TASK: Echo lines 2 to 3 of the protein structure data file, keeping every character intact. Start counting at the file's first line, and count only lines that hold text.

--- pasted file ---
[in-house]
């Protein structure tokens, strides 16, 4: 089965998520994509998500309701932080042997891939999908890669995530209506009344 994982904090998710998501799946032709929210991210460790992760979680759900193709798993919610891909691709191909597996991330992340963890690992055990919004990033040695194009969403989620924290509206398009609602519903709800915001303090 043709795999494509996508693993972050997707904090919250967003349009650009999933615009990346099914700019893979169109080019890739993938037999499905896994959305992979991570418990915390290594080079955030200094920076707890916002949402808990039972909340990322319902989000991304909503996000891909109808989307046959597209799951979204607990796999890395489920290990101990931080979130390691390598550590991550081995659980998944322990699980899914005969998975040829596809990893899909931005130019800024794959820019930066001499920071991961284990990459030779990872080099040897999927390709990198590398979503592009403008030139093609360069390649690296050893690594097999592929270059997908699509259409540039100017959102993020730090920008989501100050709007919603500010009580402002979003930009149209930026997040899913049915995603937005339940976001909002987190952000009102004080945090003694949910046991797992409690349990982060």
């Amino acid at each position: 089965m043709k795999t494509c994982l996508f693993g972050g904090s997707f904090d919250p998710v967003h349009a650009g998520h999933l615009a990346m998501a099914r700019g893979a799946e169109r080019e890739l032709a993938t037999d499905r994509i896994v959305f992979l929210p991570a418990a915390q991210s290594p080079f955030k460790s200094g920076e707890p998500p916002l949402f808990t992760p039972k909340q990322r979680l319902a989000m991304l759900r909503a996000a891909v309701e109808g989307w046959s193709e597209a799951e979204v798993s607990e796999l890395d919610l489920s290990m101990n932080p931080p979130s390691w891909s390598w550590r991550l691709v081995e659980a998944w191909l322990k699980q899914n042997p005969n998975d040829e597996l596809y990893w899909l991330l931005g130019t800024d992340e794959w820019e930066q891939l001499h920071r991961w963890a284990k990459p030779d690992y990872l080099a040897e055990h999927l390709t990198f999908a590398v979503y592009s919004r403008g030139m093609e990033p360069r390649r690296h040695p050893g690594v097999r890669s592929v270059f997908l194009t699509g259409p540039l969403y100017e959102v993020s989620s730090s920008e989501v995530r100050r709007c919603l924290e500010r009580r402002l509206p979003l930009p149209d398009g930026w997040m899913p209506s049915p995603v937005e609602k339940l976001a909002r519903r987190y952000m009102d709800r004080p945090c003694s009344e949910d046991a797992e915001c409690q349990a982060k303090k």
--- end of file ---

């Protein structure tokens, strides 16, 4: 089965998520994509998500309701932080042997891939999908890669995530209506009344 994982904090998710998501799946032709929210991210460790992760979680759900193709798993919610891909691709191909597996991330992340963890690992055990919004990033040695194009969403989620924290509206398009609602519903709800915001303090 043709795999494509996508693993972050997707904090919250967003349009650009999933615009990346099914700019893979169109080019890739993938037999499905896994959305992979991570418990915390290594080079955030200094920076707890916002949402808990039972909340990322319902989000991304909503996000891909109808989307046959597209799951979204607990796999890395489920290990101990931080979130390691390598550590991550081995659980998944322990699980899914005969998975040829596809990893899909931005130019800024794959820019930066001499920071991961284990990459030779990872080099040897999927390709990198590398979503592009403008030139093609360069390649690296050893690594097999592929270059997908699509259409540039100017959102993020730090920008989501100050709007919603500010009580402002979003930009149209930026997040899913049915995603937005339940976001909002987190952000009102004080945090003694949910046991797992409690349990982060």
């Amino acid at each position: 089965m043709k795999t494509c994982l996508f693993g972050g904090s997707f904090d919250p998710v967003h349009a650009g998520h999933l615009a990346m998501a099914r700019g893979a799946e169109r080019e890739l032709a993938t037999d499905r994509i896994v959305f992979l929210p991570a418990a915390q991210s290594p080079f955030k460790s200094g920076e707890p998500p916002l949402f808990t992760p039972k909340q990322r979680l319902a989000m991304l759900r909503a996000a891909v309701e109808g989307w046959s193709e597209a799951e979204v798993s607990e796999l890395d919610l489920s290990m101990n932080p931080p979130s390691w891909s390598w550590r991550l691709v081995e659980a998944w191909l322990k699980q899914n042997p005969n998975d040829e597996l596809y990893w899909l991330l931005g130019t800024d992340e794959w820019e930066q891939l001499h920071r991961w963890a284990k990459p030779d690992y990872l080099a040897e055990h999927l390709t990198f999908a590398v979503y592009s919004r403008g030139m093609e990033p360069r390649r690296h040695p050893g690594v097999r890669s592929v270059f997908l194009t699509g259409p540039l969403y100017e959102v993020s989620s730090s920008e989501v995530r100050r709007c919603l924290e500010r009580r402002l509206p979003l930009p149209d398009g930026w997040m899913p209506s049915p995603v937005e609602k339940l976001a909002r519903r987190y952000m009102d709800r004080p945090c003694s009344e949910d046991a797992e915001c409690q349990a982060k303090k």